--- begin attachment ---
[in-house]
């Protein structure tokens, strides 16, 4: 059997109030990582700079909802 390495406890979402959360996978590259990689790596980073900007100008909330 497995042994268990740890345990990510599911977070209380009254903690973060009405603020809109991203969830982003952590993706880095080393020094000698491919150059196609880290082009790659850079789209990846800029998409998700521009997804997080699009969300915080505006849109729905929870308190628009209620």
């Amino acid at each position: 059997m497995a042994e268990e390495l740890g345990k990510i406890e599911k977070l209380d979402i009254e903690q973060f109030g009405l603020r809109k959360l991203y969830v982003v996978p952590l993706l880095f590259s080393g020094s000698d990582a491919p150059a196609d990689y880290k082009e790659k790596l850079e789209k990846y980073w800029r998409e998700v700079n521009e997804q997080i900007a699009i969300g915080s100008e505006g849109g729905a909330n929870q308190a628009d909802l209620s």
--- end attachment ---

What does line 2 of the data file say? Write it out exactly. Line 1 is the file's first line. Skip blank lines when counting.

């Protein structure tokens, strides 16, 4: 059997109030990582700079909802 390495406890979402959360996978590259990689790596980073900007100008909330 497995042994268990740890345990990510599911977070209380009254903690973060009405603020809109991203969830982003952590993706880095080393020094000698491919150059196609880290082009790659850079789209990846800029998409998700521009997804997080699009969300915080505006849109729905929870308190628009209620």